The Advertiser - SA Weekend - - THE BEATLES -

IT’S A STORY I re­mem­ber well, one my dad, Greg, of­ten told as my two older broth­ers and I sat in the back of his 1984 Corolla.

That car was a rev­e­la­tion for our fam­ily – clearly not for its horse­power but the fact it had a cas­sette player. It also pro­vided a mov­ing but cap­tive au­di­ence for my old man, who would cre­ate ex­ten­sive mix tapes of clas­sic to not-so-clas­sic rock; let’s say from Zep­pelin to Fear­gal Sharkey.

With each song there would be a story from Dad — a for­mer mu­sic jour­nal­ist and rock lover un­til the very end. But there was one that topped them all.

It would usu­ally fol­low as the open­ing chords of the Bea­tles’ Twist and Shout crack­led through the car’s speak­ers. We kids knew it as the song Fer­ris Bueller sang but, for my dad, it was a much dif­fer­ent story — and one he would hap­pily tell ad-nau­seam.

“I sat front row for their con­cert about two me­tres from Paul Mc Cart­ney,” he would say, slowly turn­ing the vol­ume down.

“Oh God – not again,” my el­dest brother Matt would sigh.

We were young and had no idea how im­por­tant this band was, or how amaz­ing it was that my fa­ther paid just 36 shillings to sit front row at a Bea­tles con­cert. He was only 16. He’d moved to Ade­laide from Naracoorte a few months be­fore and had heard the Bea­tles singing I Saw Her Stand­ing There on Vic­to­rian met­ro­pol­i­tan sta­tion 3DB.

As soon as he heard tick­ets were go­ing on sale for the Ade­laide per­for­mance, my fa­ther’s cousin and best friend, Gil­lian, joined the queue to pur­chase tick­ets. He was al­ways quite proud of the fact they slept out in the CBD to buy tick­ets – which was al­ways my bar­ter­ing tool at a young age when I was try­ing to or­gan­ise a sleep­over at a friend’s place or a night on the town

“But you slept out in the city when you were my age!” I would say, to no avail.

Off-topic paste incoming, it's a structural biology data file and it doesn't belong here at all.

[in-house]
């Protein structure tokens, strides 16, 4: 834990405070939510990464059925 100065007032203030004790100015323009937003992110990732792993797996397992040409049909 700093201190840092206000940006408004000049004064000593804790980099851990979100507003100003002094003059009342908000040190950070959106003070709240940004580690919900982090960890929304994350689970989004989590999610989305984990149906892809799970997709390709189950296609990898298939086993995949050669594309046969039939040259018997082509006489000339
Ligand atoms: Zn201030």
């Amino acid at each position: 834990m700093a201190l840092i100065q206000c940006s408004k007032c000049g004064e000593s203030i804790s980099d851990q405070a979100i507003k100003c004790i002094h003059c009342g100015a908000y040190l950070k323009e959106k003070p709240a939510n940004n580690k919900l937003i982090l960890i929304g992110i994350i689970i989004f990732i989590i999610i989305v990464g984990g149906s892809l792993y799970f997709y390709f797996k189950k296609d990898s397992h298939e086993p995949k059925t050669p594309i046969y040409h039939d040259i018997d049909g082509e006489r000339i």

My fa­ther’s prin­ci­pal at Pul­teney Gram­mar School even said stu­dents were for­bid­den from do­ing this and he was “warned” about the dan­gers.

My dad the rebel – who would have thought?

“I’ll never for­get see­ing the Bea­tles per­form,” he’d say. “The show at Cen­ten­nial Hall was a rev­e­la­tion.”

The Bea­tles played a 10-song set, which went for only 30 min­utes. One thing my fa­ther al­ways em­pha­sised was the fact he saw the Bea­tles, but could hardly hear a note over the scream­ing, even though he was in the front row. A few years ago, he even wrote a piece on his ex­pe­ri­ence.

“I know they sang This Boy, be­cause for some rea­son the au­di­ence qui­eted down for a few min­utes,” he said.

“I also heard Mc Cart­ney scream out the fi­nal song — Long Tall Sally. I was only two me­tres from him. I’m sure he smiled at me. But then again he might have been smil­ing at the pretty scream­ing, sob­bing girl next to me.”

This story, of­ten told in that blue Corolla, would last more than the length of a short Bea­tles hit. Soon af­ter the vol­ume would go back up and we would con­tinue on our drive — that is un­til a song by The Who came on.

For any­one who knew my fa­ther, you would know his sto­ries of this band would go on for the en­tire drive.

GILL SMITH (Greg Kelton’s cousin)

The Bea­tles queue was great fun. It was Greg’s idea to go in the queue and he or­gan­ised the ros­ter. Carol (my sis­ter) went in first on the Fri­day af­ter­noon. She was only 13, at school, which fin­ished early, so that’s why we were right at the front of the queue. It went down North Tce from John Martin’s back en­trance (now David Jones) and round the cor­ner up Gawler Place and Run­dle Mall. We all took dif­fer­ent shifts, and the first time I went in I couldn’t be­lieve how many people were in it. I don’t think we had any sleep.

On the Mon­day morn­ing, ev­ery one, no mat­ter how tired they were, stood up from about 7am and started push­ing to­ward John Martin’s door.

It got worse the closer it got to 9am, and when the doors opened people just pushed. We were all there and bought tick­ets – I think each per­son was limited to two.

The Bea­tles ar­rived and there was a mo­tor­cade that came up An­zac High­way and we were near Ade­laide Boys High when they came past. People, in­clud­ing my sis­ter, ran out on to the road to try and touch them – we didn’t get close. The con­certs were held on 12th and 13th June and I think we went Satur­day night at 8pm – they had two shows each night, 6pm and 8pm.

The at­mos­phere was amaz­ing and when they came on stage the noise was deaf­en­ing. The first song they sang was

I Saw Her Stand­ing There and I think the last was Twist and Shout and I don’t think we heard much else in be­tween as there was so much scream­ing!

People queue in John Martin's depart­ment store to buy Bea­tles tick­ets

Greg Kelton, circa 1964

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